Seen from this wider perspective, it may be argued that Putin’s ambitions in terms of world leadership can hardly be served by associating with thugs of a defunct era. If so, Bashar al-Assad is bound to constitute a major impediment to Russia’s policies.
While some may see the U.S. president as a reluctant warrior, the United States has so far successfully handled Syria’s Dr. Strangelove with utmost precaution.
In Washington, DC, in the aftermath of the August 21 attack, there was much discussion of America’s leadership and Obama’s reluctance to lead the fight in Syria with cruise missile strikes. The truth is that 62 percent of U.S. citizens are opposed to intervention in Syria, as compared with 72 percent of Europeans and Turks. In discussions held during my visits to Washington, London, and Paris, people seem to be of two minds—either intervene to stop the bloodshed and prevent the jihadists from coming to power, or stay out because the situation is too unpredictable. The latter is clearly the prevalent, yet uneasy, mood.
In addition, the United States, along with France and the United Kingdom, had no real choice but to entertain a plan to dismantle the arsenal of chemical weapons under the control of the rogue Syrian regime, as the weapons could well fall into jihadist hands as the regime crumbles or retreats to a smaller territory. To avoid risks of this nature, there was considerable value in a dismantlement program associated with a timetable, in a serious UN inspection process, and in thorough UN supervision in the future.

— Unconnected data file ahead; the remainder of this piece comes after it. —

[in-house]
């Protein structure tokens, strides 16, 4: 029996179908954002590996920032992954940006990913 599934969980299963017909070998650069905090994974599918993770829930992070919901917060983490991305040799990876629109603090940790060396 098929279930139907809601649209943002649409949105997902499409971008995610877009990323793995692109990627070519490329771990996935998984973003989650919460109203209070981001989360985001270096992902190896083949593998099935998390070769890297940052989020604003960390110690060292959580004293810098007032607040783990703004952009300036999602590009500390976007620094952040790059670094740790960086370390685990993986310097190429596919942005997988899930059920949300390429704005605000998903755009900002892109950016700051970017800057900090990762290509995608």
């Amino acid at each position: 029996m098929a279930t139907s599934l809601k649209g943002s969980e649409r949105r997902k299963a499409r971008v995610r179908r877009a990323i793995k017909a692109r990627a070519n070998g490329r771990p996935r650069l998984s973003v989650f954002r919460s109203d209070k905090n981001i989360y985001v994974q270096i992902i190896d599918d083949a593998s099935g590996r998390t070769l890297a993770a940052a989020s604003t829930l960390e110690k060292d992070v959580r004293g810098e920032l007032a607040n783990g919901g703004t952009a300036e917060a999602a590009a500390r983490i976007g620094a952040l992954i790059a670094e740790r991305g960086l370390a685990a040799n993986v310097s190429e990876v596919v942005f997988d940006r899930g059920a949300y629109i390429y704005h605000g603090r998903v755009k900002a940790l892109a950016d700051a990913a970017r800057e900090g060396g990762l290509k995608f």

It also appears in retrospect that U.S. military preparations weighed very heavily on the calculus in Moscow and Damascus in the lead-up to the chemical weapons deal. How the agreement will work in practice is now the real question.
For Iran, a quid pro quo on Syria might help serve its own ambitions. Having successfully reinitiated a prudent relationship with Washington, Tehran has a significant interest in making progress on its nuclear program. Iran could be more conciliatory on Syria in exchange for being integrated into international discussions.
Iran’s primary objective is to regain its place in the international community and, according to recent statements, to exercise its full right to develop civilian nuclear reactors, not a nuclear weapons program. With this priority in mind and a dialogue just launched in Geneva with Western powers on Tehran’s nuclear program, a certain amount of Iranian moderation is needed on the Syrian issue.